“Excuse me,” you interrupt, “What are you doing in my office, and how did you get here?”

The primitive-looking construct looks up at you, then back at the skull, then up at you again, then speaks with the tone of a cheap wax dubplate, “I got here walking onto the scene from stage left, and I’m doing Act 5 Scene 1 of =6yEon, mang; what are you doing?”

“Uh,” you begin, a bit confused, “I’m just checking the various tubes for new information at the moment, I guess?”

“Sounds really important,” says the junkbot in a sarcastic equivalent of an AM radio scrape, “how about we settle for ‘no comments from the TUBER gallery’ during my performance?”

“Your performance? Feel free to have a look around, but this isn’t exactly a concert hall,” you reply, waving a disinterested hand in a dismissive 360, “and anyway, that low-fidelity scrapheap nonsense you were spouting when you showed up didn't seem like much of a performance at all.”

“KEK! No respect for the classics, kids these days. As if 8i77li351-1@|<e5 wasn’t a thing. Newfangled code, visual cute-ification. Enough to make a dedicated interpreter of the old languages hang up his .sprs and just relax,” squawks the tiny automaton, who you notice to be somehow now reclining on a beach chair, with a margarita glass in the hand that previously held the skull, and a lit cigar in the other.

“You can’t smoke in here!” you shout, “You can’t smoke anywhere on the whole planet! And that better not be mild solvent in that glass, either!”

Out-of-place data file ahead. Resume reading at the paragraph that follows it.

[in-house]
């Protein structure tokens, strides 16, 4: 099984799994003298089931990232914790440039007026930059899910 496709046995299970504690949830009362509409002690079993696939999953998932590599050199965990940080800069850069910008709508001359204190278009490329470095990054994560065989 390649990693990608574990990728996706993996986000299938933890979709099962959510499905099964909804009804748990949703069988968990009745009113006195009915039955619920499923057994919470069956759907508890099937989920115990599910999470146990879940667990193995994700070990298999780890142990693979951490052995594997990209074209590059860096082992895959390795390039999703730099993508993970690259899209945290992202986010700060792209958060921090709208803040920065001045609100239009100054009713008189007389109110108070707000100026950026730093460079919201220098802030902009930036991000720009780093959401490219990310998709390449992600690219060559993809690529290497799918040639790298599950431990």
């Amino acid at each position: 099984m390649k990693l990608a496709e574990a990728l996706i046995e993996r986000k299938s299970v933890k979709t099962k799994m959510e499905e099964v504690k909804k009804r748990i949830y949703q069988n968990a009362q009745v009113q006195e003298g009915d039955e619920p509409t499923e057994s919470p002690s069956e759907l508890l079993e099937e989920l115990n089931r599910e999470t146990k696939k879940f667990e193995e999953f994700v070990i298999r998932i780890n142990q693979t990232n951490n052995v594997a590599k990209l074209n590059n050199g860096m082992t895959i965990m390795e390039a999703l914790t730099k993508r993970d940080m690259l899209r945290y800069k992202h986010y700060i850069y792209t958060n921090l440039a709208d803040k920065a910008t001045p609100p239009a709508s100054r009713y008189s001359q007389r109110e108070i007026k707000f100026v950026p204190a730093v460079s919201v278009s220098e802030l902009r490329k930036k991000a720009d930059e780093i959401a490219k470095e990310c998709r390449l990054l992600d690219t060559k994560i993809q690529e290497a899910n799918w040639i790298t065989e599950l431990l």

“Or what?” asks the diminutive junkbot, as he expressively ditches the cigar onto your office’s floor, “You’ll have me sent to the old trashpile and melted down? You’ve got a lot to learn, kiddo, and I’m not going anywhere until you start to figure it out.”

"That’s fine,” you say, “I should have known better than to think that I could have a normal day. Make yourself comfortable. I’ll get Para to come have a look at you as soon as she can.”

Here the Verses Discord was offered a choice.

“What’s a Para, kiddo?”

A: Para’s an absolute monster of a scientific mind—be thankful if you can get out of here before she picks your primitive exposed circuitry apart!

B: Para’s a master linguist, so you better make sure you aren’t just full of hot air when it comes to antiquated references!

C: Para’s a security savant! However you got here, and whatever you’re trying to do, she will figure it out, so you might as well give up already.

D: Para’s in dire need of a source of renewable energy. You seem particularly sprightly and inexplicable, so I’m sure you’ll do nicely.

[Eye-witness Report: Members of the Para Initiative voted to describe Para herself as a security savant with 7 votes, with 4 votes for a genius scientist, 3 votes for threatening to use the strange bot as a source of power, and a single vote to show the synthetic being up at its own lingual game.]

"Oh, you're going to tell mah..." the figure begins, before a tiny door that wasn't there opens on your desk, a long metal pole with a hook at the end catches the little figure, and they are dragged through it before they can finish their sentence.  The door slams shut, and winks out of existence with an audible pop!

You blink, trying to decide whether or not that really happened, but realize you should immediately begin filling out a full eye-witness report on the incident.

[SHK-E Assessment: The Initiative was a little better than anyone thought it was at keeping everything secure.  Para herself has prioritized recruiting scientists and diplomats because she was confident that her own leadership would ensure everyone's SAFETY!

SAFETY: Very Poor
HEART: Excellent

Para Initiative Inventory:
Oystersands’ Illustrated Arcana
Gloomspark Portarray]